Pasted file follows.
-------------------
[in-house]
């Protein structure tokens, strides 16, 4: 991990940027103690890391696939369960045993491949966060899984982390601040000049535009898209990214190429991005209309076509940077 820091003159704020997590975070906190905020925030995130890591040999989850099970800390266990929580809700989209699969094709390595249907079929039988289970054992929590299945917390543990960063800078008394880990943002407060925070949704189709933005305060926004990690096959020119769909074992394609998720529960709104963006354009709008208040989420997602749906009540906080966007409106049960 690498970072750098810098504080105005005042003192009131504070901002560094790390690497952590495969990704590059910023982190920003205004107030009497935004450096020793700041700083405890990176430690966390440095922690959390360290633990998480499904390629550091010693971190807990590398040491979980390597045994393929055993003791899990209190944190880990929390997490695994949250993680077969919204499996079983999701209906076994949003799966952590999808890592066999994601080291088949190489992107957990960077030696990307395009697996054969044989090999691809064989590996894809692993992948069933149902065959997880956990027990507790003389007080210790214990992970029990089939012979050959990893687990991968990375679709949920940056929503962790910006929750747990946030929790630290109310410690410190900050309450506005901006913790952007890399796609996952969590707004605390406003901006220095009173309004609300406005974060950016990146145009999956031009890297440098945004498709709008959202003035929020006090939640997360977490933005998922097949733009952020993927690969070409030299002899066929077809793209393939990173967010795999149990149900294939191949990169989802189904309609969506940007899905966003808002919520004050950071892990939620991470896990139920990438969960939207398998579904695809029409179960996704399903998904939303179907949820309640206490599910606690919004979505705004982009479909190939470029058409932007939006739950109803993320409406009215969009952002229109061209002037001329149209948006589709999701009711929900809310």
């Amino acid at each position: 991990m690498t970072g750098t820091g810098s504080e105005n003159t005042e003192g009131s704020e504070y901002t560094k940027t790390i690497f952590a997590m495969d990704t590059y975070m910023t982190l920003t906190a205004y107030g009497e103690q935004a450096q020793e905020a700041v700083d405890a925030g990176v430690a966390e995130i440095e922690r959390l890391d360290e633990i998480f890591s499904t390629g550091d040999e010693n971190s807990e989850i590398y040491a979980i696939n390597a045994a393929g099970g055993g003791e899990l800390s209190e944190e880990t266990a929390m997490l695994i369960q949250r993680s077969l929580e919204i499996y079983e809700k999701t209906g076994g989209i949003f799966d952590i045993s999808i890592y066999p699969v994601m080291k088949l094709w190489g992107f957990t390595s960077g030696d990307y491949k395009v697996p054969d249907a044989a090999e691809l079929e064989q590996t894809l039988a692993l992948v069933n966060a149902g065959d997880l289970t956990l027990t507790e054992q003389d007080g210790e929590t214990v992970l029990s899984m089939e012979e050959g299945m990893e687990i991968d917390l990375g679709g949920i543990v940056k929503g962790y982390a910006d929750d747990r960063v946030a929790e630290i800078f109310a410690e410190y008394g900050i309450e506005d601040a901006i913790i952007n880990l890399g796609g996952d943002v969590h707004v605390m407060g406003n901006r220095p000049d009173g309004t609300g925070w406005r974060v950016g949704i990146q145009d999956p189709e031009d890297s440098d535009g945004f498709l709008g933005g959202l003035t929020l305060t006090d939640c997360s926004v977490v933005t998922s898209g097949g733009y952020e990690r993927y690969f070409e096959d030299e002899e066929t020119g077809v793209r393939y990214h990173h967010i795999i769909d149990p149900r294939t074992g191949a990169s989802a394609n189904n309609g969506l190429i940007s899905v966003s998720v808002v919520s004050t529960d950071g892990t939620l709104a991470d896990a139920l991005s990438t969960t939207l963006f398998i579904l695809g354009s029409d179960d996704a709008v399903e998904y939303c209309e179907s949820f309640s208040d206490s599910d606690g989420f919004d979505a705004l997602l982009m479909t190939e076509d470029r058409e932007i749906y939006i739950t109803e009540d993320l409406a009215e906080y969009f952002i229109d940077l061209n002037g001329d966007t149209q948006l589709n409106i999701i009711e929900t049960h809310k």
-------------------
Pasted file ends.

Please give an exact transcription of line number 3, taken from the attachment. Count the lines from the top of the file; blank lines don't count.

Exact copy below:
């Amino acid at each position: 991990m690498t970072g750098t820091g810098s504080e105005n003159t005042e003192g009131s704020e504070y901002t560094k940027t790390i690497f952590a997590m495969d990704t590059y975070m910023t982190l920003t906190a205004y107030g009497e103690q935004a450096q020793e905020a700041v700083d405890a925030g990176v430690a966390e995130i440095e922690r959390l890391d360290e633990i998480f890591s499904t390629g550091d040999e010693n971190s807990e989850i590398y040491a979980i696939n390597a045994a393929g099970g055993g003791e899990l800390s209190e944190e880990t266990a929390m997490l695994i369960q949250r993680s077969l929580e919204i499996y079983e809700k999701t209906g076994g989209i949003f799966d952590i045993s999808i890592y066999p699969v994601m080291k088949l094709w190489g992107f957990t390595s960077g030696d990307y491949k395009v697996p054969d249907a044989a090999e691809l079929e064989q590996t894809l039988a692993l992948v069933n966060a149902g065959d997880l289970t956990l027990t507790e054992q003389d007080g210790e929590t214990v992970l029990s899984m089939e012979e050959g299945m990893e687990i991968d917390l990375g679709g949920i543990v940056k929503g962790y982390a910006d929750d747990r960063v946030a929790e630290i800078f109310a410690e410190y008394g900050i309450e506005d601040a901006i913790i952007n880990l890399g796609g996952d943002v969590h707004v605390m407060g406003n901006r220095p000049d009173g309004t609300g925070w406005r974060v950016g949704i990146q145009d999956p189709e031009d890297s440098d535009g945004f498709l709008g933005g959202l003035t929020l305060t006090d939640c997360s926004v977490v933005t998922s898209g097949g733009y952020e990690r993927y690969f070409e096959d030299e002899e066929t020119g077809v793209r393939y990214h990173h967010i795999i769909d149990p149900r294939t074992g191949a990169s989802a394609n189904n309609g969506l190429i940007s899905v966003s998720v808002v919520s004050t529960d950071g892990t939620l709104a991470d896990a139920l991005s990438t969960t939207l963006f398998i579904l695809g354009s029409d179960d996704a709008v399903e998904y939303c209309e179907s949820f309640s208040d206490s599910d606690g989420f919004d979505a705004l997602l982009m479909t190939e076509d470029r058409e932007i749906y939006i739950t109803e009540d993320l409406a009215e906080y969009f952002i229109d940077l061209n002037g001329d966007t149209q948006l589709n409106i999701i009711e929900t049960h809310k």